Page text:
What is Strategic Intent?
Strategic intent is the high level of statement or plan which is developed to achieve a strategic vision. It is one of the revolutionary concepts in strategic management.
Although the mission is also set to achieve the organizational vision, the mission is the formal statement and strategic intent is situational and has no limit on its length as the mission statement has only 250 words.
Unlike the vision and mission statement, it should be inspiring, motivating, competitive, directional and unique.
Strategic intent is first coined by Gary Hamel and C.K. Prahalad in 1989. According to them,
Companies that have risen to global leadership over the past 20 years invariably began with ambitions that were out of all proportion to their resources and capabilities. But they created an obsession with winning at all levels of the organization and then sustained that obsession over the 10- to 20-year quest for global leadership… this obsession [is] strategic intent. Many firms have such ambitious strategies yet fall short of bringing them to fruition.
Strategic intent is a proactive management strategy. It entails focusing the organization’s attention on the essence of winning; motivating people by communicating the target’s value while leaving room for individual and team contributions; maintaining enthusiasm by providing new operational definitions as circumstances change, and consistently using the intent to guide resources allocations.
It visualizes the desired leadership role and defines the benchmarks by which businesses will measure their development. It’s a bold and captivating effort that will energize the emotional and intellectual energies of the future. Vision and goal are not the same as strategic intent. It is independent of the strategic plan and is not precise in its nature.
Organizations are striving hard nowadays to match their global competitors’ competitive advantage. To achieve the same results, most businesses simply copy what their competitors have already accomplished.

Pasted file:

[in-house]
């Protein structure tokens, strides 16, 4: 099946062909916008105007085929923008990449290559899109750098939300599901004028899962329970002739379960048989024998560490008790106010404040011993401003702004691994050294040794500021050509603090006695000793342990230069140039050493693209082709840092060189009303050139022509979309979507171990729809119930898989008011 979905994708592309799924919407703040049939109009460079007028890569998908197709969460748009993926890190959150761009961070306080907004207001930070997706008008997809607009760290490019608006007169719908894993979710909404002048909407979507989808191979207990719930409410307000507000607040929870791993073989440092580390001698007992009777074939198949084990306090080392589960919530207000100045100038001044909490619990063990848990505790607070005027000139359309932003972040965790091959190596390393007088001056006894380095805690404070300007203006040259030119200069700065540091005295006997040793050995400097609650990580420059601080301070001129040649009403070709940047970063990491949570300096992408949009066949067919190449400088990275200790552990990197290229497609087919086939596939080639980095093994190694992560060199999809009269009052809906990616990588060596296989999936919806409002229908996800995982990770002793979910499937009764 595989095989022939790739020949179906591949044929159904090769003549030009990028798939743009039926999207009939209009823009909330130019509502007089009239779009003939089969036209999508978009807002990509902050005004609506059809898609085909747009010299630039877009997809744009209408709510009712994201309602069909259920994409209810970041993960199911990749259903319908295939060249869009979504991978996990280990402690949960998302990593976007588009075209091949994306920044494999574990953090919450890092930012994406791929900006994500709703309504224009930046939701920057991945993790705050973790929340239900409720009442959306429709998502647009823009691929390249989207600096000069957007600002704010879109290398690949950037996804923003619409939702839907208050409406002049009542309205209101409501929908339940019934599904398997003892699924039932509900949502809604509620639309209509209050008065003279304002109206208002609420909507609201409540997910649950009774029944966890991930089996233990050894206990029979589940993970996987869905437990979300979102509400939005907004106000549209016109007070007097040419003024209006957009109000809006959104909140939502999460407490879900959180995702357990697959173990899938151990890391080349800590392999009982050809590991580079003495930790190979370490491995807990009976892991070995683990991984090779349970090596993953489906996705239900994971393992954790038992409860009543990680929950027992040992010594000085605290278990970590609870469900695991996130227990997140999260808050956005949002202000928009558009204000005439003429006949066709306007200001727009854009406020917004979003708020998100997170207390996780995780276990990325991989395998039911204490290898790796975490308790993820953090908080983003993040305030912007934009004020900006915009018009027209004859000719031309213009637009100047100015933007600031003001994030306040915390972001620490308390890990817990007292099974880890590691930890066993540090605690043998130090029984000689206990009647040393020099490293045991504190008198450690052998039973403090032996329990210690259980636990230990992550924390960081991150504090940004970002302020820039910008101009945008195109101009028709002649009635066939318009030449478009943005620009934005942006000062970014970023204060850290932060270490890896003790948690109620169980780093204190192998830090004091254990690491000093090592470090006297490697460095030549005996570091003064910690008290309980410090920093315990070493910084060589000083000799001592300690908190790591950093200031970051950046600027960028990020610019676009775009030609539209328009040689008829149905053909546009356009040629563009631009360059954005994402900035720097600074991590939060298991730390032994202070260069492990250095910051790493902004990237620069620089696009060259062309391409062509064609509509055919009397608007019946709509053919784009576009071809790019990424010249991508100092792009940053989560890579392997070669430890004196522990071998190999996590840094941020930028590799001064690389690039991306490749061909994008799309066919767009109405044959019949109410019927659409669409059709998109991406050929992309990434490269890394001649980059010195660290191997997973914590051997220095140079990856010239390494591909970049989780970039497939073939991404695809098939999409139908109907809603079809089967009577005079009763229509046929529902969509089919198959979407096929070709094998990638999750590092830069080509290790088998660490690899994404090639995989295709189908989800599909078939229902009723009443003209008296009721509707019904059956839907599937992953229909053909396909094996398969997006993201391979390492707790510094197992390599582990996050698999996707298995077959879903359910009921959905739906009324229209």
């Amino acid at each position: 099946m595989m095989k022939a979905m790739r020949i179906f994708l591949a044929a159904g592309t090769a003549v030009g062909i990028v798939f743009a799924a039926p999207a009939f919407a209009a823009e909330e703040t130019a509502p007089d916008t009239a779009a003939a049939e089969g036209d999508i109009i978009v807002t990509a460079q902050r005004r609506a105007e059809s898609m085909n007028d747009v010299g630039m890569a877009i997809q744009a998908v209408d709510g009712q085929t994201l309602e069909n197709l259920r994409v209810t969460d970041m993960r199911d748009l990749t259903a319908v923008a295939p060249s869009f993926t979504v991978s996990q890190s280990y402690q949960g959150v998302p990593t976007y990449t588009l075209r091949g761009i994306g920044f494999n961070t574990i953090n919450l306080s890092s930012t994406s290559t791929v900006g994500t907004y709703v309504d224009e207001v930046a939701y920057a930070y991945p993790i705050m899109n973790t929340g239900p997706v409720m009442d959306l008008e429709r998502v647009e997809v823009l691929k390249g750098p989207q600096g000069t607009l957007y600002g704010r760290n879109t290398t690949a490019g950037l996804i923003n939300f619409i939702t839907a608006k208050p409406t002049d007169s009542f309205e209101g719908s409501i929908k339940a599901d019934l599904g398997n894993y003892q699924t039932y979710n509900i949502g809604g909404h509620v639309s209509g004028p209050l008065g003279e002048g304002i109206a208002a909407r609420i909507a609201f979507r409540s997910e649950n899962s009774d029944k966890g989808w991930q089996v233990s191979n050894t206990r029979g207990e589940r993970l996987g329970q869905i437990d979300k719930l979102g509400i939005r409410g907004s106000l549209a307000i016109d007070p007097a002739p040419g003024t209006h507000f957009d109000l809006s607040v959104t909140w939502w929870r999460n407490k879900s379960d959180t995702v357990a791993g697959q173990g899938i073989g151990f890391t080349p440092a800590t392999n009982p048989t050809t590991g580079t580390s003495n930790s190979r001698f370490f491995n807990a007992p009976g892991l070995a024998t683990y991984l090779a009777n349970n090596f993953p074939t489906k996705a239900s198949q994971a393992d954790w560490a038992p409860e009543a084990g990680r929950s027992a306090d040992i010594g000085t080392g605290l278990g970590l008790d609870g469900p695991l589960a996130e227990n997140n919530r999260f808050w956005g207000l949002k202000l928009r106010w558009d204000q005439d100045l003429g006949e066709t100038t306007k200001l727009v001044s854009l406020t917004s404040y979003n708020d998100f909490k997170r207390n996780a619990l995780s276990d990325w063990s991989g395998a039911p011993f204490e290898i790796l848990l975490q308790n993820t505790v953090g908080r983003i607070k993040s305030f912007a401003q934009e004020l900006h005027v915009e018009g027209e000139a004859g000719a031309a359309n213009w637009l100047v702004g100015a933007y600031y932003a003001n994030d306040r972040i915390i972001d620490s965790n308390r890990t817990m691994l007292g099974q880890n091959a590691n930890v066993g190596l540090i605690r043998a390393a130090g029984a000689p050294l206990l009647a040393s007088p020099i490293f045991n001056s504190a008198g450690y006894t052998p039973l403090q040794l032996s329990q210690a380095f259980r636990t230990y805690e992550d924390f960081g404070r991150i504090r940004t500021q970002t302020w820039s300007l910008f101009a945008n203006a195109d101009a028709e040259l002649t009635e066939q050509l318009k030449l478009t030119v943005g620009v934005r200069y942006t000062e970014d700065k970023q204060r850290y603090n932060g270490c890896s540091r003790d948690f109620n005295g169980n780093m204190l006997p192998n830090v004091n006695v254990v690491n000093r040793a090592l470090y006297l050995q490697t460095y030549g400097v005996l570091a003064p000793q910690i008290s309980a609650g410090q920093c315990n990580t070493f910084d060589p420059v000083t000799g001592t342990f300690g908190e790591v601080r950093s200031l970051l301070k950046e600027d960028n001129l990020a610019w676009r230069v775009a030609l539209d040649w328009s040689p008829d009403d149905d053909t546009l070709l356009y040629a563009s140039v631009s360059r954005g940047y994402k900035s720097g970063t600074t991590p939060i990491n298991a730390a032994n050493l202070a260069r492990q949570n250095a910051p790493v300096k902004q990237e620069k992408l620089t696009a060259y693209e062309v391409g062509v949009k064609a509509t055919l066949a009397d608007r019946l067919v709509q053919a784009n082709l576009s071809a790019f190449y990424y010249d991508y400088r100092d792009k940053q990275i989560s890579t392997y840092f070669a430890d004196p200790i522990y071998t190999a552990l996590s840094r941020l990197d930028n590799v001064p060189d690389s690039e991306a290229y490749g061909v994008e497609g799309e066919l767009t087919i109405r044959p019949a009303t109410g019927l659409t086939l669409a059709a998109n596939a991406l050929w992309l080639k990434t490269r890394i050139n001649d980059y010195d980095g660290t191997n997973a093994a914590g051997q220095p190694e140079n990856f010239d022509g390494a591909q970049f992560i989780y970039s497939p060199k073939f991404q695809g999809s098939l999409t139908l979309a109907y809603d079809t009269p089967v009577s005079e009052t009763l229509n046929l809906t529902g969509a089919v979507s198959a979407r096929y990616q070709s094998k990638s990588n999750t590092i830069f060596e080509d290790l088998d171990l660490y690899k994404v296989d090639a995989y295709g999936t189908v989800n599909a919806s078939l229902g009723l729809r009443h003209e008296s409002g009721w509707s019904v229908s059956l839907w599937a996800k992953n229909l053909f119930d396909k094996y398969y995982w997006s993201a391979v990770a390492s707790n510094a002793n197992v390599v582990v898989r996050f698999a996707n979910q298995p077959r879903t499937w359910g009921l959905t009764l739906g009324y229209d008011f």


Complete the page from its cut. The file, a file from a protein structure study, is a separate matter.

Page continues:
Competitors have previously mastered those approaches and exploited the first-mover advantage, thus imitation doesn’t actually create strategic intent. Organizations, individuals, and groups are driven by strategic intent to confront the challenge of change in today’s business world.
Attributes of Strategic Intent
Strategic intent has three main attributes, which are mentioned below:
Sense of Direction
A sense of direction can be defined as the future state of the organization where it wants to go. Strategic intent implies a particular view about the long-term market or competitive position that an organization hopes to build in the future. It should be a view of the future conveying a sense of direction.
Since it is assumed to achieve the vision it also gives overall direction to the organization but informally. As every organization wants to have a common end it should be also valuable to the organization.
Short-term strategies will work for achieving short periods objectives but they may fail to achieve the longer ones as the market is frequently changing. In such a situation, strategic intent has a crucial role to set an appropriate direction for the long term with the building potential to challenge an uncertain business environment.
Sense of Discovery
It is differential as each organization differs from others. It implies a completely unique point of view about the future. It holds out to employees exploring the new competitive territory.
It should be inspiring to employees to be more creative and competent to face challenges. They should be motivated to work more smartly and find new concepts and opportunities to explore. It develops the capability of the organization in terms of market share and helps to achieve more alongside the main vision.
Sense of Destiny
Strategic intent has an emotional edge to it. It is an end result that employees perceive as inherently worthwhile.
It should be inspiring and able to create a sense of emotional attachment to the desired objectives. They should feel the given strategic intent is worth their growth, effort, and contributions and for the organization’s whole.
Example of Strategic Intent
Dhirubhai Ambani, the promoter of Reliance Industries Limited (RIL), started a business exporting rayon, cashew nuts, and spices and importing nylon in 1969 with a meager capital of Rs.15,000. This business grew and he established a synthetic fabric mill in 1966. It was upgraded continuously and by 1975, it was rated as one of the best mills in India by a team of World Bank. Afterward, it went backward integration at successive levels and today it has become a petrochemical company and has occupied the number one position in Indian Private Sector.
In the 1970s, Dhirubhai told one of his colleagues, “Do your know who these Tatas and Birlas are? We have to get past them one day. I have an inherent desire to become the number one industrialist in the country. This is the strategic intent of Dhirubhai Ambani for RIL. (Shesh Nayak, authorstream.com)